If one of your colleagues or family members is acting differently toward you, resist the urge to take it personally and ask some questions. If you assume they are upset with you and avoid them or avoid looking into the reason for their behavior, a simple misunderstanding can snowball into a complete breakdown in communication.

Although we may fear the answers to our questions, by identifying the root cause of a situation, we can wisely use our time and energy to address it, rather than squandering it through fear, worry, and anxiety over an endless stream of possibilities.

Photo credit: christopher.woo

Life Balance

December 14, 2011

A trait of the innovator is an intensity of focus. Think about Thomas Edison sleeping in his laboratory or the engineers at Apple computer not sleeping for four days straight and living on pizza and coke. Boy, that really sounds glamorous and exciting, doesn’t it? Sure, as long as someone else is doing it. But for you and I:

I can’t be innovative because I have a family.

I don’t want to be a workaholic.

I want to have BALANCE.”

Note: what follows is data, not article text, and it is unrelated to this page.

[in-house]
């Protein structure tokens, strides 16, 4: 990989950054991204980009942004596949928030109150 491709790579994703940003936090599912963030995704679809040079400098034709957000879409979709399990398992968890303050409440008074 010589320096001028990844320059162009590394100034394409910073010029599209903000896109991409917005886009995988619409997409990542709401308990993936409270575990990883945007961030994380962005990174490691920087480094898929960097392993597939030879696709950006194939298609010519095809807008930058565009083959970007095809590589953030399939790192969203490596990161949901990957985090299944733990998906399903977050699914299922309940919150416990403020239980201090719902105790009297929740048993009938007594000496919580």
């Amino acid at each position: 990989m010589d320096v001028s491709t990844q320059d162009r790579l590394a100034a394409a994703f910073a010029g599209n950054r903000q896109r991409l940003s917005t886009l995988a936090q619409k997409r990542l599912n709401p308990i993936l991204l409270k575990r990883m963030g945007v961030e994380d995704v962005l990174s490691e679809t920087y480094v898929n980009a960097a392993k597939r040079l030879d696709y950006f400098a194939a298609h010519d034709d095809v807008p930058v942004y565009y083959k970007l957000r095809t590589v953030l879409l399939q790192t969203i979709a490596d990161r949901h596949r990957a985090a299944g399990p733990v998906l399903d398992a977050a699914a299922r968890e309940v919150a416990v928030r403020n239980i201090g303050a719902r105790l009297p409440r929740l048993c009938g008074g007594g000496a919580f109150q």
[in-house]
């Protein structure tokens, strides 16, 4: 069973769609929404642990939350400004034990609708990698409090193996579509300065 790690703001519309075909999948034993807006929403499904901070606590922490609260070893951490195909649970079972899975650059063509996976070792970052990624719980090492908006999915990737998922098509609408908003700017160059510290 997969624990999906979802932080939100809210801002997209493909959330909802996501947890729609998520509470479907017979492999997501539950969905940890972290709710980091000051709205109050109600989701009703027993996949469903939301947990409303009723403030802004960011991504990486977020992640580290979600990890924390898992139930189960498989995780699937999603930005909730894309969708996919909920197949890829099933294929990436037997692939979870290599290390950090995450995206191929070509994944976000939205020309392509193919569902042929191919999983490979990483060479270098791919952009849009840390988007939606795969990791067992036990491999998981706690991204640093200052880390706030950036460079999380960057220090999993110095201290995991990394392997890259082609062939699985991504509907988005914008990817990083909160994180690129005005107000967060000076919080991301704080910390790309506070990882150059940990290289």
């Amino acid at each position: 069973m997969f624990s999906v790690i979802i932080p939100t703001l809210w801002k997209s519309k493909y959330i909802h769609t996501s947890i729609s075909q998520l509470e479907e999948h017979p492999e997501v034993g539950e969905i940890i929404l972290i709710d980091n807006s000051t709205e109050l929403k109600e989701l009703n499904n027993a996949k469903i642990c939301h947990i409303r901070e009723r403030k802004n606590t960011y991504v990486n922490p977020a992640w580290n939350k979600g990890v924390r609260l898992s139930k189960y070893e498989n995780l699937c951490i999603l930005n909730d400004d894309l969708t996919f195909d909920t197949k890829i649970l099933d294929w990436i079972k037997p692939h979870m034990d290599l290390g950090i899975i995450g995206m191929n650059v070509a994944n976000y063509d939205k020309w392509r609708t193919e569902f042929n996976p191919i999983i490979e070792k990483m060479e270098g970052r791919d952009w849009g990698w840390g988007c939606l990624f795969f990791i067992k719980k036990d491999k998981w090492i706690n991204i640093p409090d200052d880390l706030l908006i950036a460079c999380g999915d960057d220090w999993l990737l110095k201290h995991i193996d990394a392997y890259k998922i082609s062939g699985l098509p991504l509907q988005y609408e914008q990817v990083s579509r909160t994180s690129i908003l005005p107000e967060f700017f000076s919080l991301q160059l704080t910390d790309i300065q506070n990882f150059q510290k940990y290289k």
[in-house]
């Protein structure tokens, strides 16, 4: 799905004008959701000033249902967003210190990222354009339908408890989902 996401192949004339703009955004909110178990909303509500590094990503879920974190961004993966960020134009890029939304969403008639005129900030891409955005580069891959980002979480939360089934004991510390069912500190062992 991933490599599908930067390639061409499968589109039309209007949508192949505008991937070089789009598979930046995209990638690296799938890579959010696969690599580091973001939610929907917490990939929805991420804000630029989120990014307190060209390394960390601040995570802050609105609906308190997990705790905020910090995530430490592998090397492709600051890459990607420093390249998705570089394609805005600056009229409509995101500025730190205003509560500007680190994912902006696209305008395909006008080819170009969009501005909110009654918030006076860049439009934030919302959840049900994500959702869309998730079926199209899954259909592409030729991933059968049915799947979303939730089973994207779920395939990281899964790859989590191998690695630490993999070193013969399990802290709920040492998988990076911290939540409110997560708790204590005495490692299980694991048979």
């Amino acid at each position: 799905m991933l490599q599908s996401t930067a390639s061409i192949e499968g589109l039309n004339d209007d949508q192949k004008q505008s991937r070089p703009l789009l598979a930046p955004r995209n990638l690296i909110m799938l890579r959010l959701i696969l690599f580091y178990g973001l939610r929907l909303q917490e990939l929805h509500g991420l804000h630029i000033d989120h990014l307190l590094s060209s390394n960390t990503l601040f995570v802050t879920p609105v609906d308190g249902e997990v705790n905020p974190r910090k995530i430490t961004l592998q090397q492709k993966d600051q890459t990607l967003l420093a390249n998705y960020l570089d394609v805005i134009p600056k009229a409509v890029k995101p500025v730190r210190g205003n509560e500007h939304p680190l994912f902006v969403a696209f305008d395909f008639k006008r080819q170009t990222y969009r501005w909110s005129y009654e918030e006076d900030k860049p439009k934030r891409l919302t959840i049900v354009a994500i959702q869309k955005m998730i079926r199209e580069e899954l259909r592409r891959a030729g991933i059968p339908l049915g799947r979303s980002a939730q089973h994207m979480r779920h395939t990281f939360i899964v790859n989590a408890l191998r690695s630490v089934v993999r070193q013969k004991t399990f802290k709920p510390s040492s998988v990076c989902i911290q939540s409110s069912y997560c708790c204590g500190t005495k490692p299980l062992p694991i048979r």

The pursuit of balance today is so important. (66%) of American and (77 %) British workers – that’s ¾ list their number one cause of stress as too heavy of a workload.

I’m just getting by,

I don’t have time to be innovative.

I spoke at a leadership seminar awhile back. I spoke in the morning and stayed for the afternoon session. The topic in the afternoon was life balance. The speaker was a psychologist. Her first exercise for the group was to have us break our time down for a week, on a percentage basis, among categories like time spent on work, family, health, hobbies, me, etc. The idea was that if we could have pretty equal percentages we were healthy and if we were lacking in a particular area it showed where we needed some work. Sounded good.

I tried the exercise but quickly became very frustrated. I just couldn’t break my time down that way.

One example is golf, which is a hobby and a passion. Ok, I’m addicted. I workout with specific exercises to support my hobby, I try to walk and carry my bag. A round is about 6 miles of walking. Is this health? I’ve built hugely successful personal and business relationships with people I’ve met while playing golf. Is this business or friends?  My family also plays, so we play together. Is this family time? Is this a hobby? Is this work?  Is this personal time? I couldn’t figure out how to do the exercise.